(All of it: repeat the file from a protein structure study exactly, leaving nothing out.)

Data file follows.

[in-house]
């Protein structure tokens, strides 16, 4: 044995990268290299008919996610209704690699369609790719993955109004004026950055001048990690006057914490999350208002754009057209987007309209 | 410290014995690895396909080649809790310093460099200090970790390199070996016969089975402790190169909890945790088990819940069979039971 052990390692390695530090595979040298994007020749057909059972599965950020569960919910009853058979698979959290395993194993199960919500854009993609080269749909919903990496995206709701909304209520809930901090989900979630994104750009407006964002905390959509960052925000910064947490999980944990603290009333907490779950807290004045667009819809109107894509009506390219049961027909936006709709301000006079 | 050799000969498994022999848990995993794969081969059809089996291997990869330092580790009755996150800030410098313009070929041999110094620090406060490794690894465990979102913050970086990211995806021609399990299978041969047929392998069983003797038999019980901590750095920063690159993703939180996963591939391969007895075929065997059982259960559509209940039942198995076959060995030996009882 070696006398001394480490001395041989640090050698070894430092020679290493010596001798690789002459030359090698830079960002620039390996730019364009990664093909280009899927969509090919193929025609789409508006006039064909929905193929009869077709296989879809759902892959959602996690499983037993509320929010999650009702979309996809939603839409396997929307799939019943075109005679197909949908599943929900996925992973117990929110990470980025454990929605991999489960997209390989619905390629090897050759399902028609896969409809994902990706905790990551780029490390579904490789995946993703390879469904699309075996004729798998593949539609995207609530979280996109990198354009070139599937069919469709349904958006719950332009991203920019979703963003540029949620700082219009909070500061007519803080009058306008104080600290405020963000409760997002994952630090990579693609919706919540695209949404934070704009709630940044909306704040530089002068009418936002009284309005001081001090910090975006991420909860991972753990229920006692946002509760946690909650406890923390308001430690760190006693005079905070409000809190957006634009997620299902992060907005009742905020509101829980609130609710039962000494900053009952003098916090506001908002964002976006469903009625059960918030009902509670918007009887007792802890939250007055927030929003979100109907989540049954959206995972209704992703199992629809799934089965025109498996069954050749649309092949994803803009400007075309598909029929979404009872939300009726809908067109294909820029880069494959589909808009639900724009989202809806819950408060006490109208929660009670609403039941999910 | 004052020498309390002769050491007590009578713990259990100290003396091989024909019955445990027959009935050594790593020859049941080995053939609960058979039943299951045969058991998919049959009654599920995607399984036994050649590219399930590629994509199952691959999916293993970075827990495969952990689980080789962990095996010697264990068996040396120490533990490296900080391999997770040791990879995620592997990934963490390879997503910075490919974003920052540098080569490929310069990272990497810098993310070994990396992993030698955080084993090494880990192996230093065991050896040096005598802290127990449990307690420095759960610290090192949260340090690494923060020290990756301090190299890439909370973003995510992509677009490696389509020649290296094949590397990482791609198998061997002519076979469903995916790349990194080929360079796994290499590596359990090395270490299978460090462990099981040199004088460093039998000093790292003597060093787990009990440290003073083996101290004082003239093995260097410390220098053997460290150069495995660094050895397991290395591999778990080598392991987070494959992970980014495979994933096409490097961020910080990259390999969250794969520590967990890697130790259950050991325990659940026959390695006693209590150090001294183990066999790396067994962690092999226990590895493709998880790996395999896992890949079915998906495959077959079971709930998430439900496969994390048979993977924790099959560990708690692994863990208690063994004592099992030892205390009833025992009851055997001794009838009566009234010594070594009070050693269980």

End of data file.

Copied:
[in-house]
């Protein structure tokens, strides 16, 4: 044995990268290299008919996610209704690699369609790719993955109004004026950055001048990690006057914490999350208002754009057209987007309209 | 410290014995690895396909080649809790310093460099200090970790390199070996016969089975402790190169909890945790088990819940069979039971 052990390692390695530090595979040298994007020749057909059972599965950020569960919910009853058979698979959290395993194993199960919500854009993609080269749909919903990496995206709701909304209520809930901090989900979630994104750009407006964002905390959509960052925000910064947490999980944990603290009333907490779950807290004045667009819809109107894509009506390219049961027909936006709709301000006079 | 050799000969498994022999848990995993794969081969059809089996291997990869330092580790009755996150800030410098313009070929041999110094620090406060490794690894465990979102913050970086990211995806021609399990299978041969047929392998069983003797038999019980901590750095920063690159993703939180996963591939391969007895075929065997059982259960559509209940039942198995076959060995030996009882 070696006398001394480490001395041989640090050698070894430092020679290493010596001798690789002459030359090698830079960002620039390996730019364009990664093909280009899927969509090919193929025609789409508006006039064909929905193929009869077709296989879809759902892959959602996690499983037993509320929010999650009702979309996809939603839409396997929307799939019943075109005679197909949908599943929900996925992973117990929110990470980025454990929605991999489960997209390989619905390629090897050759399902028609896969409809994902990706905790990551780029490390579904490789995946993703390879469904699309075996004729798998593949539609995207609530979280996109990198354009070139599937069919469709349904958006719950332009991203920019979703963003540029949620700082219009909070500061007519803080009058306008104080600290405020963000409760997002994952630090990579693609919706919540695209949404934070704009709630940044909306704040530089002068009418936002009284309005001081001090910090975006991420909860991972753990229920006692946002509760946690909650406890923390308001430690760190006693005079905070409000809190957006634009997620299902992060907005009742905020509101829980609130609710039962000494900053009952003098916090506001908002964002976006469903009625059960918030009902509670918007009887007792802890939250007055927030929003979100109907989540049954959206995972209704992703199992629809799934089965025109498996069954050749649309092949994803803009400007075309598909029929979404009872939300009726809908067109294909820029880069494959589909808009639900724009989202809806819950408060006490109208929660009670609403039941999910 | 004052020498309390002769050491007590009578713990259990100290003396091989024909019955445990027959009935050594790593020859049941080995053939609960058979039943299951045969058991998919049959009654599920995607399984036994050649590219399930590629994509199952691959999916293993970075827990495969952990689980080789962990095996010697264990068996040396120490533990490296900080391999997770040791990879995620592997990934963490390879997503910075490919974003920052540098080569490929310069990272990497810098993310070994990396992993030698955080084993090494880990192996230093065991050896040096005598802290127990449990307690420095759960610290090192949260340090690494923060020290990756301090190299890439909370973003995510992509677009490696389509020649290296094949590397990482791609198998061997002519076979469903995916790349990194080929360079796994290499590596359990090395270490299978460090462990099981040199004088460093039998000093790292003597060093787990009990440290003073083996101290004082003239093995260097410390220098053997460290150069495995660094050895397991290395591999778990080598392991987070494959992970980014495979994933096409490097961020910080990259390999969250794969520590967990890697130790259950050991325990659940026959390695006693209590150090001294183990066999790396067994962690092999226990590895493709998880790996395999896992890949079915998906495959077959079971709930998430439900496969994390048979993977924790099959560990708690692994863990208690063994004592099992030892205390009833025992009851055997001794009838009566009234010594070594009070050693269980």